Since the global outbreak of COVID-19, researchers have scrambled to develop and share models which can predict how the virus will spread. This is inherently tricky, as we know so little about the disease, and a model is only ever as good as the information you put into it.
Researchers at Imperial College London produced a model that predicted there could be more than 510,000 deaths in the UK in the absence of preventative measures by the government, assuming that each person with the virus would give it to between 2 and 2.6 other people.
But that’s only one important consideration among many. Some of these may have a negligible effect on the predictions of these models, but others could affect the results dramatically. Here are six factors that are still not entirely known, and how they could lead to different outcomes.
1. Asymptomatic spread
People who have the virus but don’t display symptoms are known as asymptomatic patients. There’s some evidence that these people can still spread it to others, but we don’t know how infectious these people are.
This could be a real issue, as the advice for a long time was only for people showing signs of the illness to stay at home. It could be that there were plenty of infectious people going about their lives, unwittingly spreading the virus.
If there is more asymptomatic spread than modellers assume, their models will be too optimistic in situations where people without symptoms haven’t self-isolated.
2. Mode of contact
Our understanding is that after the initial spillover – when the virus first jumped from an animal to a human – the virus only travels between humans, but we don’t yet have a full picture of how the virus spreads. To what extent can it be transmitted by people touching surfaces, for example? If modellers incorporate these other modes of contact with the virus, they are likely to see faster spreads as a result.
3. Flouting the rules
In the UK a new set of rules have only just been introduced (stay at home except for essential shopping and exercise and travel only to work if you’re a key worker). We have no idea how many people are planning on actually following them.
A YouGov poll found 93% in favour of these lockdown rules, so we might assume they’ll follow them, whereas 2% were strongly opposed, perhaps indicating they’ll flout them.
Measures to fight the pandemic work better if more people follow the rules, and modellers should provide results for both disciplined and less disciplined cases.
We know epidemics flare up earlier and more intensively in certain places, for instance diseases such as Ebola never spread fully around the globe. But we don’t know how tackling these hotspots early affects the spread of the virus later on.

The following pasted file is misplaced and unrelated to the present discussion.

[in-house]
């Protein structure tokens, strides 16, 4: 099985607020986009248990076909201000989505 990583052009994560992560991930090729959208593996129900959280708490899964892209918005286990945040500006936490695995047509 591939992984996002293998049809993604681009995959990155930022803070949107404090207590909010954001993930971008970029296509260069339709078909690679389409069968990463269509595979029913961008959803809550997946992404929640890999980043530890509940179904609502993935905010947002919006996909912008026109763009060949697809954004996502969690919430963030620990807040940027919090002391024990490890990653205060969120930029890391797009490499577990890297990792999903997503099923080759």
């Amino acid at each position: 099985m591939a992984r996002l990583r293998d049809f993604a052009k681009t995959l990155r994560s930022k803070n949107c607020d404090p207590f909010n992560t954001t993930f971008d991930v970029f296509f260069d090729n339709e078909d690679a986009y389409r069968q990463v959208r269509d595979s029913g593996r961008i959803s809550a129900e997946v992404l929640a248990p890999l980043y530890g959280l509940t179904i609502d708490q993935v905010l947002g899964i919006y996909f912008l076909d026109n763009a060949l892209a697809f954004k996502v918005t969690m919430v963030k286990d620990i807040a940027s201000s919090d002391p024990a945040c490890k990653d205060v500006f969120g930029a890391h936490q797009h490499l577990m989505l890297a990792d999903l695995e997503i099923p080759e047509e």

This is important, as understanding hotspots – which are greatly affected by factors such as population density and cultural factors – can be vital in understanding the speed and spread of the disease.
In China, through tracking the rise of hotspots, they could tell the virus was spreading towards Shanghai and Beijing, driven by people travelling for their seasonal holidays. This allowed authorities to target their efforts.
Read more: How to model a pandemic
5. The incubation period
How long does it take between you getting exposed to the virus and you becoming infectious to other people? We don’t know either, and the WHO mentions that “most estimates of the incubation period for COVID-19 range from one to 14 days”.
We need to know this as a key part of the advice is that people sharing a household with someone showing symptoms should self-isolate, regardless of whether they display any.
Someone could catch the virus from a family member right at the end of their illness, and then go outdoors before they start to feel ill themselves, spreading the virus as they go. A shorter incubation period also leads to a faster epidemic spread, so a good model should account for a range of possible incubation periods.
6. How the spread differs between countries
The virus doesn’t necessarily behave the same way in every country, or every area of a country. In some cultures, older people socialise a lot, whereas in others, they spend much of their time alone. A higher than average population density in cities, or on public transport, could influence how quickly the virus spreads.
Assuming the virus works the same everywhere could produce wildly inaccurate predictions. Understanding the spread at the local, regional and national level is needed to make the best models possible.
To take all this uncertainty into account, we have to run a massive amount of simulations.
Each time we add a factor, any of which could render the results useless if calculated badly, the amount of computer power needed to run the simulation grows.
If, for instance, we had a total of ten factors we needed to consider, and we wanted to try ten variations for each factor, we’d end up having to run 10 billion simulations – much more than the standard researcher’s laptop can handle.
At Brunel, we’ve handed over a number of machines to running coronavirus simulations (including a so-called grid computer, which bundles computers from different locations together to solve one overarching problem) – and in general, large computer communities such as supercomputing and cloud computing communities are keen to help.
We’ll be hearing a lot about models and simulations over the coming months as they begin to play an ever more influential role in our lives. But it’s important we never forget to ask – what information did they use to get their answer, and can they show their results still hold if the reality turns out a little different from what they assumed?